|Its mid-summer and the mercury is rising at a fast pace! Hotter
weather means drier plants and forests. Hundreds of homes and hundreds of thousands of
acres of forest in Texas, United States, have already been burnt by wildfires this year.
Wildfires in Australia threaten major cities like Melbourne and Sydney every summer. In
India, it is said that wildfires affect 55 per cent of the forest area every year! 99 per
cent of these devastating fires are started by people!
Why? Because controlled burning can actually help prevent larger, more devastating fires.
Disaster strikes when calculations go awry and the wind begins to blow the wrong way...
I n India, wildfires cause loss of valuable timber
resources and soil erosion. They degrade water catchments resulting in a loss of useable
water, and of wildlife habitat. Wildfires all over the world destroy trees and plants,
that consume carbon di oxide. Thus leading to an increase in global warming.
If these fires lead to degradation of the environment and have the potential to be lethal,
why would people start fires on purpose? Our cover story Shifting Cultivators
(pages 62-68) highlights how forest fires can be beneficial in India. Even in some parts
of the United States, forest undergrowth is burnt to help protect the old growth, incase
of an accidental fire. Planned burning actually helps to reduce the scale of future fires.
But, what happens when the wind blows the wrong way? Uncontrolled fires can become deadly!
Wildfire needs three ingredients to burn, oxygen, fuel to burn (trees, shrubs, grass or
houses), and a heat source to start. The weather, type of fuel, and topography of the
surroundings can all lead to a severe fire. On a windy day, sparks from a common farm fire
can travel and ignite any dry material it hits. The amount of flammable material
surrounding the fire and the wind will help determine how quickly and how far a fire will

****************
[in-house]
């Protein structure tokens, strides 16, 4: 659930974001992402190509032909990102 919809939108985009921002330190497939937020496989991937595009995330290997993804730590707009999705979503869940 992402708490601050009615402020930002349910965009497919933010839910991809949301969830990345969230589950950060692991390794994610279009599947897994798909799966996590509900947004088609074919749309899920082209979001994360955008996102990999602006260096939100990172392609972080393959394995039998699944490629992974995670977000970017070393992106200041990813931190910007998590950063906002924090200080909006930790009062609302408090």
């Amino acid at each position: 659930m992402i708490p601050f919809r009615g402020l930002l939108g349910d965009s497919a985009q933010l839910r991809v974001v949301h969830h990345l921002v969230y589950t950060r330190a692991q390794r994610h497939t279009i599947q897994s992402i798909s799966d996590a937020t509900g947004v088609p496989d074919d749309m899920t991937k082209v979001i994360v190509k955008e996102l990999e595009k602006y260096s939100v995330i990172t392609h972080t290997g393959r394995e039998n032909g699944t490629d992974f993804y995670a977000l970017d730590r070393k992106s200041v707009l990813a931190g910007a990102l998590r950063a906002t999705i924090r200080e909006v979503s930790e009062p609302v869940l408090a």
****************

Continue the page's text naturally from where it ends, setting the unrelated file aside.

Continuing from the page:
burn. If there is a lot of dry material the fire will burn more, dry out the surrounding
material even faster, and spread more quickly making the disaster more difficult to
contain. If fire is on a hillside, it will spread quickly uphill but, may burn out fast,
as it wil slow down as it travels downhill.
Wildfires may also burn out if there is nothing else to fuel the fire. Firefighters use
this to their advantage by clearing large areas in the path of the fire of any flammable
material. In some cases firefighters may even fight fire with fire. They clear the path of
any flammable material by burning it with a controlled fire. Another method of killing
wildfires is using water, either rain or water dropped by aircraft can help diffuse it.
So where is the balance between good and evil? The Ministry of Environment and Forests in
India has a National Master Plan for Forest Fire Control that proposes an integrated fire
management programme. This programme will educate people to help reduce the occurrence of
human-caused fires and faster fire detection through a network of observation points,
patrolling, communication, and remote sensing. It will also introduce a forest fuel
modification system, increase the speed of initial attack methods, and have a greater
supply of firefighting resources.
You can also help them by being responsible campers, picnickers, farmers, and smokers. Be
sure to put your fires out completely, dont throw your cigarette butts on the
ground, and be aware of the weather when you start fires on your farms or grazing areas.